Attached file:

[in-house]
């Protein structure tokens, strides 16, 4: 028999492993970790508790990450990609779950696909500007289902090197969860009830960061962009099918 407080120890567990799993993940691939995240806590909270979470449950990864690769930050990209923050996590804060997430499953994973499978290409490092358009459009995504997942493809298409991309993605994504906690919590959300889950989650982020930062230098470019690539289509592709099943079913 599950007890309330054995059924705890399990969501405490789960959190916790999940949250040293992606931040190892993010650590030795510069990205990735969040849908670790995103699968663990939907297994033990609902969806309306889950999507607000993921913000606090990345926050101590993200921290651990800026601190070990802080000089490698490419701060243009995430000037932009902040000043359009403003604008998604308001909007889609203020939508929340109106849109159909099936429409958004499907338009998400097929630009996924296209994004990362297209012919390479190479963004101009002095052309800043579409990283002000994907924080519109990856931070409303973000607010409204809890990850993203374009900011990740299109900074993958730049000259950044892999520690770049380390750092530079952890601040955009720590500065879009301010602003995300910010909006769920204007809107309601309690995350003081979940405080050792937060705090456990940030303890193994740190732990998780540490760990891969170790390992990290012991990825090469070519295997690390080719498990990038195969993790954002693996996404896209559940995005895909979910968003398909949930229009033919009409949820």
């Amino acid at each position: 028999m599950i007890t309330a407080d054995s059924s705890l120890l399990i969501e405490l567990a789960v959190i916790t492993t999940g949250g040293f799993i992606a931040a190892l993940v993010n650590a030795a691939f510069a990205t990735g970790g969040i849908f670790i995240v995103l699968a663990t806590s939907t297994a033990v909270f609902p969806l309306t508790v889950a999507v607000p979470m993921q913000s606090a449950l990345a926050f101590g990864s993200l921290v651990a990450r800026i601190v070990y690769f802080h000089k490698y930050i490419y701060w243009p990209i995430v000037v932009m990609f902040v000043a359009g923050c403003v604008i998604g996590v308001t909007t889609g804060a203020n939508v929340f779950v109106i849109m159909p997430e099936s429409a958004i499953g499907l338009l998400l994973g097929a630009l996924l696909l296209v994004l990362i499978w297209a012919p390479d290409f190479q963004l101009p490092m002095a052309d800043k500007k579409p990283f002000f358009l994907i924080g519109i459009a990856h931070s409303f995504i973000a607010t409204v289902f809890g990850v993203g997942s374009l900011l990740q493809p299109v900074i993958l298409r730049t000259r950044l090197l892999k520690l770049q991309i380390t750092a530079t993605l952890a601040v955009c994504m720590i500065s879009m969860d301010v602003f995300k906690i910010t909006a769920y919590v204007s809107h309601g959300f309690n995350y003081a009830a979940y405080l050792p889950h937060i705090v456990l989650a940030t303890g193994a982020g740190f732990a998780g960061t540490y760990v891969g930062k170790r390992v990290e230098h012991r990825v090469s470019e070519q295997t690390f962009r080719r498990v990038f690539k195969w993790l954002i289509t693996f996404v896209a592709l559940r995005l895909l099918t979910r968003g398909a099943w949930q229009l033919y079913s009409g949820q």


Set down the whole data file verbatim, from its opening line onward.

[in-house]
């Protein structure tokens, strides 16, 4: 028999492993970790508790990450990609779950696909500007289902090197969860009830960061962009099918 407080120890567990799993993940691939995240806590909270979470449950990864690769930050990209923050996590804060997430499953994973499978290409490092358009459009995504997942493809298409991309993605994504906690919590959300889950989650982020930062230098470019690539289509592709099943079913 599950007890309330054995059924705890399990969501405490789960959190916790999940949250040293992606931040190892993010650590030795510069990205990735969040849908670790995103699968663990939907297994033990609902969806309306889950999507607000993921913000606090990345926050101590993200921290651990800026601190070990802080000089490698490419701060243009995430000037932009902040000043359009403003604008998604308001909007889609203020939508929340109106849109159909099936429409958004499907338009998400097929630009996924296209994004990362297209012919390479190479963004101009002095052309800043579409990283002000994907924080519109990856931070409303973000607010409204809890990850993203374009900011990740299109900074993958730049000259950044892999520690770049380390750092530079952890601040955009720590500065879009301010602003995300910010909006769920204007809107309601309690995350003081979940405080050792937060705090456990940030303890193994740190732990998780540490760990891969170790390992990290012991990825090469070519295997690390080719498990990038195969993790954002693996996404896209559940995005895909979910968003398909949930229009033919009409949820």
């Amino acid at each position: 028999m599950i007890t309330a407080d054995s059924s705890l120890l399990i969501e405490l567990a789960v959190i916790t492993t999940g949250g040293f799993i992606a931040a190892l993940v993010n650590a030795a691939f510069a990205t990735g970790g969040i849908f670790i995240v995103l699968a663990t806590s939907t297994a033990v909270f609902p969806l309306t508790v889950a999507v607000p979470m993921q913000s606090a449950l990345a926050f101590g990864s993200l921290v651990a990450r800026i601190v070990y690769f802080h000089k490698y930050i490419y701060w243009p990209i995430v000037v932009m990609f902040v000043a359009g923050c403003v604008i998604g996590v308001t909007t889609g804060a203020n939508v929340f779950v109106i849109m159909p997430e099936s429409a958004i499953g499907l338009l998400l994973g097929a630009l996924l696909l296209v994004l990362i499978w297209a012919p390479d290409f190479q963004l101009p490092m002095a052309d800043k500007k579409p990283f002000f358009l994907i924080g519109i459009a990856h931070s409303f995504i973000a607010t409204v289902f809890g990850v993203g997942s374009l900011l990740q493809p299109v900074i993958l298409r730049t000259r950044l090197l892999k520690l770049q991309i380390t750092a530079t993605l952890a601040v955009c994504m720590i500065s879009m969860d301010v602003f995300k906690i910010t909006a769920y919590v204007s809107h309601g959300f309690n995350y003081a009830a979940y405080l050792p889950h937060i705090v456990l989650a940030t303890g193994a982020g740190f732990a998780g960061t540490y760990v891969g930062k170790r390992v990290e230098h012991r990825v090469s470019e070519q295997t690390f962009r080719r498990v990038f690539k195969w993790l954002i289509t693996f996404v896209a592709l559940r995005l895909l099918t979910r968003g398909a099943w949930q229009l033919y079913s009409g949820q």